JB: I’d like to think so. there’s that saying, “Someone is always watching”. I tell young girls to be confident at all times! Stand by what you believe in and don’t let anyone tell you, you can’t do it. There are some men who are intimidated by strong intelligent women, I’m not one for proving to others but in this sense you have to go a little harder because you will be tested. Don’t fold!
MJ: Take this time to let everyone know about the independent showcases and contests you put on monthly for artists. You are doing so much more than providing an opportunity for artists to be heard, you are also providing them with the knowhow and confidence to progress in the music industry. Talk about that.
JB: My monthly showcases thankfully have been successful for about a year now. Again I love helping people and given my platform I wanted to give artists an opportunity to show what they’re really about. However, they perform not only to show their skills on the mic but for chances to win either a Thisis50.com article write up, studio time, or Interview. So it pushes them to go a little harder. I tend to develop a relationship with most artists. Constructive criticism is important! I tell them if you can’t take critique from me and are trying to make it up top, they’ll eat you alive! I’m honest about their music no sugar coating. if it’s bad I’ll let you know! I’m proud to say I broke an artist, Wyen Solo, into the U.S. from the United Kingdom. I opened up many doors for her and that alone lets me know that I’m doing what I should be doing.
MJ: Can you share with fans what’s coming up in the new year that we can expect and look at for?
JB: Blaze is always on the move and always cooking up a new idea or new way to help Indie artists. In 2018 you can expect some workshop events for artists to help themselves as far as presentation, speech and overall artist development. There will be more showcases, and a special event for DJs, because people forget who the life of the party is.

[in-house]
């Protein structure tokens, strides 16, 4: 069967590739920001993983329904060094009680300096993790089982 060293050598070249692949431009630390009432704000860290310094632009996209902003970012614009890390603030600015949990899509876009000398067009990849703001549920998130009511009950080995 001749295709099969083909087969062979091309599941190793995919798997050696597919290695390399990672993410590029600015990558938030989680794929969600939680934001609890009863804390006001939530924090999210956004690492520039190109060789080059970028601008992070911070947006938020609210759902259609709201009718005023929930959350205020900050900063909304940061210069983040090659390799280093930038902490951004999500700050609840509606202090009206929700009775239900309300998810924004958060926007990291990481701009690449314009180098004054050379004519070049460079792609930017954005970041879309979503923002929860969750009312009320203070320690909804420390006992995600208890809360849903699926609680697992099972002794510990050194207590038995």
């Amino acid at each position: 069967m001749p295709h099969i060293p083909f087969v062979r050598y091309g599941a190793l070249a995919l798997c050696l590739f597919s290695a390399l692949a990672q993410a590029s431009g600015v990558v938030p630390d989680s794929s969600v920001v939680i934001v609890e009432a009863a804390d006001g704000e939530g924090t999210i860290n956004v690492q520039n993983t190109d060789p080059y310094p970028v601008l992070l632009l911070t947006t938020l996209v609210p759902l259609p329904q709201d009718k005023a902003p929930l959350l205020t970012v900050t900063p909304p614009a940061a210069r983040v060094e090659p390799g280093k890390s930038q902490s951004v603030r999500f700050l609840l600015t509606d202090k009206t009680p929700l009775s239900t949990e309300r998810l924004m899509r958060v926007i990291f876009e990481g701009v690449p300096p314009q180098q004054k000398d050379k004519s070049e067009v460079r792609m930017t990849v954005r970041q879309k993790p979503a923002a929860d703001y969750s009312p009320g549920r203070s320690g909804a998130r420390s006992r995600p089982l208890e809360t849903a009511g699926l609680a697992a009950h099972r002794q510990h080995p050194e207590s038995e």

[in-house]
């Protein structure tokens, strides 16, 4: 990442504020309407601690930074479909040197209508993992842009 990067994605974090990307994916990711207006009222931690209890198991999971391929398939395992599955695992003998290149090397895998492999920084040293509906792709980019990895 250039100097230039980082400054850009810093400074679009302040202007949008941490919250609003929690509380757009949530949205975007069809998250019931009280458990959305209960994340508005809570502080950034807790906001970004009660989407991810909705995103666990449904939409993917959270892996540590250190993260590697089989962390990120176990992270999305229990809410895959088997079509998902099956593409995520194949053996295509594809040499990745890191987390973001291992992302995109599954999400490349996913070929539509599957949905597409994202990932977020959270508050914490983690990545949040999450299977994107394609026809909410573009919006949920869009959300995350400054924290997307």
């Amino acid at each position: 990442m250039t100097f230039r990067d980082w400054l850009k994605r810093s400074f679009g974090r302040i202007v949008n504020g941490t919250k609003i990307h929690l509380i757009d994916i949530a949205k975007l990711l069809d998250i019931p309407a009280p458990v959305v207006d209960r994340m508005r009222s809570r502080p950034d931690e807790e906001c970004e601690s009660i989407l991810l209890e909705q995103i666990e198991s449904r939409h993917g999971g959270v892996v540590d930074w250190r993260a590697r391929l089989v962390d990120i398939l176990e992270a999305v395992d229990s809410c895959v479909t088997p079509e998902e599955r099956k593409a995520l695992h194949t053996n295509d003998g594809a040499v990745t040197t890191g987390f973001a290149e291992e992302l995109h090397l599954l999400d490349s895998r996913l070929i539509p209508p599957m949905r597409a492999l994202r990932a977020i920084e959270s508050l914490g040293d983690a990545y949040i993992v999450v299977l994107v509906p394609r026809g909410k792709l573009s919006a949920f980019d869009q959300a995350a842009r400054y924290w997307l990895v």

MJ: I used entrepreneur to describe you because you have your name and hands dabbled everywhere from modeling, fashion, the biker life, and if I remember correctly you were interested in a cooking show as well! You are also a wife and mother. How do you find a balance? What is the secret to a healthy relationship? Some think a relationship while in the music industry is taboo.
JB: Well my husband supports me 100% and also may be managing me. He’s going to be honest at all times and I would never have to question his opinion or loyalty. It’s about communication, it’s so important! It’s the common ground! I know I’m always dealing with men and men will attempt to come on to me because it’s a predominantly male environment, but that’s where trust factors in. My Son is extremely supportive; I actually have him listen to music that is sent to me for his opinion. So in essence I involve my family in my business, and they are my biggest supporters. My will Family always come first. My husband and I ride so that is a plus! Whether I go out alone or with him he understands the passion for it. I kind of gave up a little on the modeling because every gig I was offered they wanted me to be half naked. I’m a married woman and even if I wasn’t I don’t feel I need to show my a** to make it, my mind and face do enough…. The secret is sex, communication, and trust (and yes notice I put sex first)!
MJ: Tell me, in about a year or two when I come back to interview you, what will we be catching up? What is next on the list of accomplishments for Jes Blaze?
JB: Having my own studio for my show and having other shows and hosts. I want artists to come and drop some bars and create dope music…Shade 45 has been my end goal and I’m working hard towards that…More showcases in bigger venues and other states…Expanding No Filter Radio Brand out of New York, (already in the works) and to become rich not so much famous, but rich.
MJ: Is there anything else you would like the world to know about Jes Blaze?
JB: I’m just a humble chick that tries to do good at all times. I feel if you do without expecting anything in return it will come back 10 times fold. My motto is #PayItForward. I always look to help someone else out because some people really have it bad. I’m a go getter and I’ll never allow anything or anyone to stop what I wholeheartedly have a passion for. I just hope to continue inspiring others and being a positive force in this screwed up society we live in. #EveryMoveIzCritical